Compensating for the distortion in a front door frame

The front door frame on my 1930s house is distorted on the hinge side of the frame. When the door is closed there is a 5mm gap betwen the door and the frame but in the middle of the door the gap is 10mm. This door is now an inner door as a porch was constructed 15 years ago. I was wondering if I could jack ot the distortion in the frame the add extra hinges on the door to try and keep it in shape but by just pushing on the frame it is far too solid to jack out the distortion. So I could fill the gap by glueing in a shaped piece of wood between the door and the frame to fill the gap. Now making it might be a problem but that is another issue where I have to make a 79 inch long half inch deep slither of wood that start at nothing thickens to 5mm the reduces back to nothing. Perhaps it could be done by progressively adding longer and longer pieces of veneer. Or is there another way I can deal with this or just live with it. The trouble is it makes it difficult to effectively draft proof the door. The door can quite easily be forced to eliminate the gap but then I can't effectively distort the door. So any other ideas?
Kevin
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Zen83237 wrote:

Are the stops not removeable? If so, just prise them off, close the door, and then refit them against the door (with some playing card spacers to allow for paint in the future).
http://wiki.diyfaq.org.uk/index.php?title=Hanging_a_door#Fitting_door_stops
Fine tapers on long runs are easy enough to cut off the side of something bigger using a sawboard and a circular saw.
http://wiki.diyfaq.org.uk/index.php?title=Sawboard
--
Cheers,

John.

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Zen83237 wrote:

Smear the door edge with vaseline, then fill the gap with 2 part filler. You may have to put some tape on the door first to create a small clearance gap. Should work ok until the door moves again :-)
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First off, you need to understand exactly how the door and/or frame has distorted - and why. No point fixing up the current gap if it's only going to distort further.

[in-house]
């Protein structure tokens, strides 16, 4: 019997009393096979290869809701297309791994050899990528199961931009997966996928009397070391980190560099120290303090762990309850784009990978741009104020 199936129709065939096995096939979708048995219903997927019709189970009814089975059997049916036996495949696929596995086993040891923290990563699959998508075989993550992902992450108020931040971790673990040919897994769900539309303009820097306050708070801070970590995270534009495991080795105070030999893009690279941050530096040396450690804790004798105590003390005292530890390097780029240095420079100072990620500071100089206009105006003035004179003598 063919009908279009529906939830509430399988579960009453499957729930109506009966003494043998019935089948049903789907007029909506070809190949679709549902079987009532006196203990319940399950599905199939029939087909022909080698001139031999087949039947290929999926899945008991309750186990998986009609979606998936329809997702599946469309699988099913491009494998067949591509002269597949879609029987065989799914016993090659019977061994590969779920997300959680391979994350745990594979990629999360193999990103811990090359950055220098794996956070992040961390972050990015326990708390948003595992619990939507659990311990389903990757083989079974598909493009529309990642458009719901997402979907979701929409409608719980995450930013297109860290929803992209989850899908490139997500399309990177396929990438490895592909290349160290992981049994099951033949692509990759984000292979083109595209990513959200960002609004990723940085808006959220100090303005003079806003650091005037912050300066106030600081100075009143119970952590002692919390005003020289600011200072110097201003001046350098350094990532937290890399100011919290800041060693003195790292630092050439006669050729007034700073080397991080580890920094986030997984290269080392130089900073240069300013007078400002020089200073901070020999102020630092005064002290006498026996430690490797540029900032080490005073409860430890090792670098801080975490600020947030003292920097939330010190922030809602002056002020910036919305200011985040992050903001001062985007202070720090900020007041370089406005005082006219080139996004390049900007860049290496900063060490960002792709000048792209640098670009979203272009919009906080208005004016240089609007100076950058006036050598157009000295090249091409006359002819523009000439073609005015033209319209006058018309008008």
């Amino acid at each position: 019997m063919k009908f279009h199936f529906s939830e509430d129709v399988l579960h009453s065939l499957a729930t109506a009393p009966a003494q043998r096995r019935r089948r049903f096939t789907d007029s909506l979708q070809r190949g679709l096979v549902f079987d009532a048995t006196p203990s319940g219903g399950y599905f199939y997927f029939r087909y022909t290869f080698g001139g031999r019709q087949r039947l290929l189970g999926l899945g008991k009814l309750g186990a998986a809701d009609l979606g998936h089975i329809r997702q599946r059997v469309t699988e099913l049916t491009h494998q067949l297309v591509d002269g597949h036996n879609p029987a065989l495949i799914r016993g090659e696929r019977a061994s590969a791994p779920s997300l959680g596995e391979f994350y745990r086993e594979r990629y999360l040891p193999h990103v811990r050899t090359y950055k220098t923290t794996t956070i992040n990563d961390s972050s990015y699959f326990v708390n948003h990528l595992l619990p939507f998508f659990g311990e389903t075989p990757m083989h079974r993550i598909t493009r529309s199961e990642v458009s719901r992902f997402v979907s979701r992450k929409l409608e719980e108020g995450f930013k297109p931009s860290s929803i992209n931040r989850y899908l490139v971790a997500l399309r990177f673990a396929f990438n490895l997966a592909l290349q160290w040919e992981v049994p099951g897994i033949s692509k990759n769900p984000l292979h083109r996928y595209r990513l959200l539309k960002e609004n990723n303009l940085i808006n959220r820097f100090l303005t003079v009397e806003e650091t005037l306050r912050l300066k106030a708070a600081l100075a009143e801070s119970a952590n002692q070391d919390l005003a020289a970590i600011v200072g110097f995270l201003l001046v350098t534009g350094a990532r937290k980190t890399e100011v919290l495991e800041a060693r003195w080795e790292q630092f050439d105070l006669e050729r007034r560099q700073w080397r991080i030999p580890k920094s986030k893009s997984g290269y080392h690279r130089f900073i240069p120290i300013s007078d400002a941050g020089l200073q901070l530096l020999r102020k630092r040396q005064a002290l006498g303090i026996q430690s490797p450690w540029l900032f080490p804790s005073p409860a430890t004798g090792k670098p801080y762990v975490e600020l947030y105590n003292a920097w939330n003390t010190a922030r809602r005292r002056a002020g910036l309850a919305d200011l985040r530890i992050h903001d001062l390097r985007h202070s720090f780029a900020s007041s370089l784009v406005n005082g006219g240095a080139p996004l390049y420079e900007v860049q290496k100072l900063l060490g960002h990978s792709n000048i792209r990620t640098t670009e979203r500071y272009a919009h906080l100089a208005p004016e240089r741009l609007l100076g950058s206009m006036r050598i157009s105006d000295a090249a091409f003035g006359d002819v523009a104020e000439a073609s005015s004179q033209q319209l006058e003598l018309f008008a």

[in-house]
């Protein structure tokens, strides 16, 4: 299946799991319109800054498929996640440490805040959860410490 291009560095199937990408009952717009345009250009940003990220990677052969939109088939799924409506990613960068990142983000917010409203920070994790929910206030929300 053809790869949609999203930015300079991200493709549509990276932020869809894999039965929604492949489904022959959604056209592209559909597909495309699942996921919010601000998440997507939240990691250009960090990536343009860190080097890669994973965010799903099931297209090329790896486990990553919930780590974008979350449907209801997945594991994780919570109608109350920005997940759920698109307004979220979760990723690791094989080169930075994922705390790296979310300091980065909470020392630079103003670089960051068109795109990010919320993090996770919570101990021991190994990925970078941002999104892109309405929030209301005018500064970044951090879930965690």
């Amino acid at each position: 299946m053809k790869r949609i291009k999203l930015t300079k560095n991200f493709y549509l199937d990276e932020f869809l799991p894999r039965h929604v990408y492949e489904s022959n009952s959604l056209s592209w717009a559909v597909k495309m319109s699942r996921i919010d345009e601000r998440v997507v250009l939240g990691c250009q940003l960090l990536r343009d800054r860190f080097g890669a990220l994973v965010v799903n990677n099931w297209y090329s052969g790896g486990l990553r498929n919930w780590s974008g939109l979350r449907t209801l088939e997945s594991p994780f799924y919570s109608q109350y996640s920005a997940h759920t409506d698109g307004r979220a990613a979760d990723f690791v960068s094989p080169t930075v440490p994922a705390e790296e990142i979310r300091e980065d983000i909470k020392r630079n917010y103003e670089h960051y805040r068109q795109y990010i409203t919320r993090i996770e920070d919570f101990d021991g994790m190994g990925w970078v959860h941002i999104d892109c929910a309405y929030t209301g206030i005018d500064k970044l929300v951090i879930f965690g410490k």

Measure the door diagonals, measure the frame diagonals, have a very careful look at the hinged to see if it's wear in one or more of the hinges that has caused odd movement, put a straight edge against everything in every plane.
BTW I'm not clear if you're describing a gap in the rebate and door (i.e. what the hinges are screwed to), or between the stop and the door (the bit the door physically bangs against when you close it)
If you do need to make a thin, curved fill-in piece, saw or plane the profile you need onto the edge of a wider board - then cut off the thin sliver dead straight, and you have your packing piece.
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It is the door stop that has the gap. The gap around the edge of the door ie the bit the hinges fit to is ok. The wole frame is bowed outwards. I should say this is a typical 1930s semi type door and frame. Leaded panels above the door, leaded panels to the side, and solid panels to the side lower down. So replacing the whole door and frame is not really an option for such a niggley problem. What you suggest is obvious now you mention it. I add that I want to pack the gap with wood rather than filler because the frame and door is unpainted so wood will match better.
Kevin
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Zen83237 wrote:

As well as or instead of the other ideas you might want to consider this stuff, which I've used to good effect in similar circumstances: http://tinyurl.com/y9hcg4w (or http://www.screwfix.com/prods/21554/Ironmongery/Draught-Rain-Excluders/Rain-Draught-Excluders/Heavy-Duty-Around-Door-Strips-Aluminium-1025mm-Pack-of-5 #)
David
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Or just http://www.screwfix.com/prods/21554/ , screwfix urls are prunable just after the end of the part code.
--
fred
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On Thu, 25 Mar 2010 15:10:48 +0000, Zen83237 wrote:

In that case, you might be best off replacing both it and the frame and sort out the distortion as part of the rough opening; I doubt interior doors are that expensive, and you could spend forever with slivers of wood (shaping will take a while - making the 'repair' invisible will take much longer)
What's the reason for the distortion? Is it warping due to moisture, or settling of the surrounding walls? If the latter, is it something that's going to continue to get worse, or has it done all it's going to do?
I replaced our back porch (exterior) door and frame a couple of days ago because the old one was leaking air, and I'd been there with the 'sliver trick' in the past but it was still never going to seal properly - not only was the door out of true, but after 60-odd years the whole porch rear wall was out by about 1/8" top to bottom.
cheers
Jules
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